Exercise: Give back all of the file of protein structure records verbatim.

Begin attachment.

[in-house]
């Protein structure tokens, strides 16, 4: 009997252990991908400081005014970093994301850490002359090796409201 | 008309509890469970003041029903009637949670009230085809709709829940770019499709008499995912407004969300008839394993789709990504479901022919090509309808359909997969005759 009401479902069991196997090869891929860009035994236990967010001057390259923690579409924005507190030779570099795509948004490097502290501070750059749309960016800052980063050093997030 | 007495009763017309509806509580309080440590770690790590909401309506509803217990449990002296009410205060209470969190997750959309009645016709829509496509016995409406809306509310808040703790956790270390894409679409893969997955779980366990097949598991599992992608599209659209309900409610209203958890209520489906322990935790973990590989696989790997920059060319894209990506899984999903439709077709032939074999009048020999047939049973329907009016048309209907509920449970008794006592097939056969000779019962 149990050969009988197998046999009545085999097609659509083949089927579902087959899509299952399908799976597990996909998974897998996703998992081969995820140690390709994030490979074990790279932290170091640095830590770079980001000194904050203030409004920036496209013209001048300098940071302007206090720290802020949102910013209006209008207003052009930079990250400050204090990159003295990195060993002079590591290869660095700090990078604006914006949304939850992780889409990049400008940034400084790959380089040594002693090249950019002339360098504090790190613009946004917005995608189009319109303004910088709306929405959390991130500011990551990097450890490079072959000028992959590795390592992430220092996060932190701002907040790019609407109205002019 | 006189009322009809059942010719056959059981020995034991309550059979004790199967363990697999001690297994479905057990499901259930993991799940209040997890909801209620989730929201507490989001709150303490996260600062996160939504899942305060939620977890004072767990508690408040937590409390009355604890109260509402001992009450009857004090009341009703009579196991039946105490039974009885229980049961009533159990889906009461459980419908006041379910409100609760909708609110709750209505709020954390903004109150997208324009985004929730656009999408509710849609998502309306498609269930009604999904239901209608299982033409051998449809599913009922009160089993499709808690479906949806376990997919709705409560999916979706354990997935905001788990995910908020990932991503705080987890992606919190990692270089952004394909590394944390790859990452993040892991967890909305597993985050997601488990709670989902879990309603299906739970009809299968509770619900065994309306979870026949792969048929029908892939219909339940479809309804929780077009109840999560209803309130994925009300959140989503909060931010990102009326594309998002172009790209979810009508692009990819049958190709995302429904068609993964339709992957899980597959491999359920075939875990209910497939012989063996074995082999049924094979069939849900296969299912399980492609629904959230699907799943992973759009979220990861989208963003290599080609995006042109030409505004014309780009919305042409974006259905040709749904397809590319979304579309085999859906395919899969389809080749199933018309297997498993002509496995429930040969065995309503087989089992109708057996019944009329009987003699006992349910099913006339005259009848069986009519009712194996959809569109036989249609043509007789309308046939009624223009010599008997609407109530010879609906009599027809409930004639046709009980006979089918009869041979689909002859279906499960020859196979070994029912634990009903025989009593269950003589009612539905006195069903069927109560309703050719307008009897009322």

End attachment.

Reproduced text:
[in-house]
């Protein structure tokens, strides 16, 4: 009997252990991908400081005014970093994301850490002359090796409201 | 008309509890469970003041029903009637949670009230085809709709829940770019499709008499995912407004969300008839394993789709990504479901022919090509309808359909997969005759 009401479902069991196997090869891929860009035994236990967010001057390259923690579409924005507190030779570099795509948004490097502290501070750059749309960016800052980063050093997030 | 007495009763017309509806509580309080440590770690790590909401309506509803217990449990002296009410205060209470969190997750959309009645016709829509496509016995409406809306509310808040703790956790270390894409679409893969997955779980366990097949598991599992992608599209659209309900409610209203958890209520489906322990935790973990590989696989790997920059060319894209990506899984999903439709077709032939074999009048020999047939049973329907009016048309209907509920449970008794006592097939056969000779019962 149990050969009988197998046999009545085999097609659509083949089927579902087959899509299952399908799976597990996909998974897998996703998992081969995820140690390709994030490979074990790279932290170091640095830590770079980001000194904050203030409004920036496209013209001048300098940071302007206090720290802020949102910013209006209008207003052009930079990250400050204090990159003295990195060993002079590591290869660095700090990078604006914006949304939850992780889409990049400008940034400084790959380089040594002693090249950019002339360098504090790190613009946004917005995608189009319109303004910088709306929405959390991130500011990551990097450890490079072959000028992959590795390592992430220092996060932190701002907040790019609407109205002019 | 006189009322009809059942010719056959059981020995034991309550059979004790199967363990697999001690297994479905057990499901259930993991799940209040997890909801209620989730929201507490989001709150303490996260600062996160939504899942305060939620977890004072767990508690408040937590409390009355604890109260509402001992009450009857004090009341009703009579196991039946105490039974009885229980049961009533159990889906009461459980419908006041379910409100609760909708609110709750209505709020954390903004109150997208324009985004929730656009999408509710849609998502309306498609269930009604999904239901209608299982033409051998449809599913009922009160089993499709808690479906949806376990997919709705409560999916979706354990997935905001788990995910908020990932991503705080987890992606919190990692270089952004394909590394944390790859990452993040892991967890909305597993985050997601488990709670989902879990309603299906739970009809299968509770619900065994309306979870026949792969048929029908892939219909339940479809309804929780077009109840999560209803309130994925009300959140989503909060931010990102009326594309998002172009790209979810009508692009990819049958190709995302429904068609993964339709992957899980597959491999359920075939875990209910497939012989063996074995082999049924094979069939849900296969299912399980492609629904959230699907799943992973759009979220990861989208963003290599080609995006042109030409505004014309780009919305042409974006259905040709749904397809590319979304579309085999859906395919899969389809080749199933018309297997498993002509496995429930040969065995309503087989089992109708057996019944009329009987003699006992349910099913006339005259009848069986009519009712194996959809569109036989249609043509007789309308046939009624223009010599008997609407109530010879609906009599027809409930004639046709009980006979089918009869041979689909002859279906499960020859196979070994029912634990009903025989009593269950003589009612539905006195069903069927109560309703050719307008009897009322």